Anyone who has glanced through a gallery of ancient Greek art will know that nude figures were a popular theme that spanned multiple fields of artistry. From statues, to paintings, to coins and pottery, the nude (or partially-nude) profiles of men and women decorated it all. Ancient potters were especially creative in adorning their works with naked figures, painting them around the outsides, and, sometimes on the insides, of their products. Depending on the clientele, these pottery artworks could be quite risqué. Eventually, ancient Greek potters decided to show their love of the human anatomy by not only painting naked figures on the surfaces of their works, but by also shaping the pottery, itself, to look like a well-loved part of the female body—the breast.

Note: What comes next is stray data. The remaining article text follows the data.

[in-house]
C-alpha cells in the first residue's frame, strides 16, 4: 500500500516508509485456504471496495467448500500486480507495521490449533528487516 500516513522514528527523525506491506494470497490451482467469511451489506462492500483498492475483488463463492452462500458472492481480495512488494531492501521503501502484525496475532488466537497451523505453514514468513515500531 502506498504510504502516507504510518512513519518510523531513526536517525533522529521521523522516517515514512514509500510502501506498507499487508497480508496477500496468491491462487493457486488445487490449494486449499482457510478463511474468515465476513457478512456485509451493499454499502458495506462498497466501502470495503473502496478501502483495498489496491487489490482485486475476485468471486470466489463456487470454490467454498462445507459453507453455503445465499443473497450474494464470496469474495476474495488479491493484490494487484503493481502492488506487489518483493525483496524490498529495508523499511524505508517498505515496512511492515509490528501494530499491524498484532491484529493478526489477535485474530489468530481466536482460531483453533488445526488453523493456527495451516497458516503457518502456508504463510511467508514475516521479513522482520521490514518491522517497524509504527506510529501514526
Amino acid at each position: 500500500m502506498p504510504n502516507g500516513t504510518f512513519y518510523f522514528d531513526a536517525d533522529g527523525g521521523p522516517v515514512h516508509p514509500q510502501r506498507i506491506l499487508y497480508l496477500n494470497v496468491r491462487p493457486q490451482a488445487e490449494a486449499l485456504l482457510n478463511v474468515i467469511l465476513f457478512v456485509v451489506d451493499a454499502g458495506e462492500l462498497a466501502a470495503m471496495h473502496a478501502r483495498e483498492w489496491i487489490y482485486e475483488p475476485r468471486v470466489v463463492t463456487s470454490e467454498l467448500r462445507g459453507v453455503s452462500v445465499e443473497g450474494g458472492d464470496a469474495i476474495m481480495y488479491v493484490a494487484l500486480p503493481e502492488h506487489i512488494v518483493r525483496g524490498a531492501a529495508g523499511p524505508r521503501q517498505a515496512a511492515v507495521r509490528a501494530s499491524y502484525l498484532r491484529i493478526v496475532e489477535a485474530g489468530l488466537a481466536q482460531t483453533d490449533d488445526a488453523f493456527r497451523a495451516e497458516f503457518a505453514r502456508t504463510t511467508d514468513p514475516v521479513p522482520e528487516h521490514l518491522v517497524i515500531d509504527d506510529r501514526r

Cue the mastos. It was similar in design to a skyphos or a mastoid cup—these were all tall cups or bowls with handles that protruded outward from up near the top of the vessel. Mastoid bowls and skyphoi also had somewhat conical shapes, but these vessels ended in a pragmatic footed base, which would give it stability if placed on a table. The mastos, however, sacrificed pragmatism for artistic design. Instead of having a footed base, most mastoi had a voluptuous shape and usually was graced underneath with a pointy nipple-like end. The majority of mastoi were created in the black-figure style (popular c. 7th-6th century BCE), but some mastoi in the white-ground style (common in the 5th century BCE) have also been discovered.
Written by C. Keith Hansley.
Picture Attribution: (Attic Greek mastos (side 1 and 2), c. 520 BCE, by the potter Psiax, [Public Domain] via Creative Commons).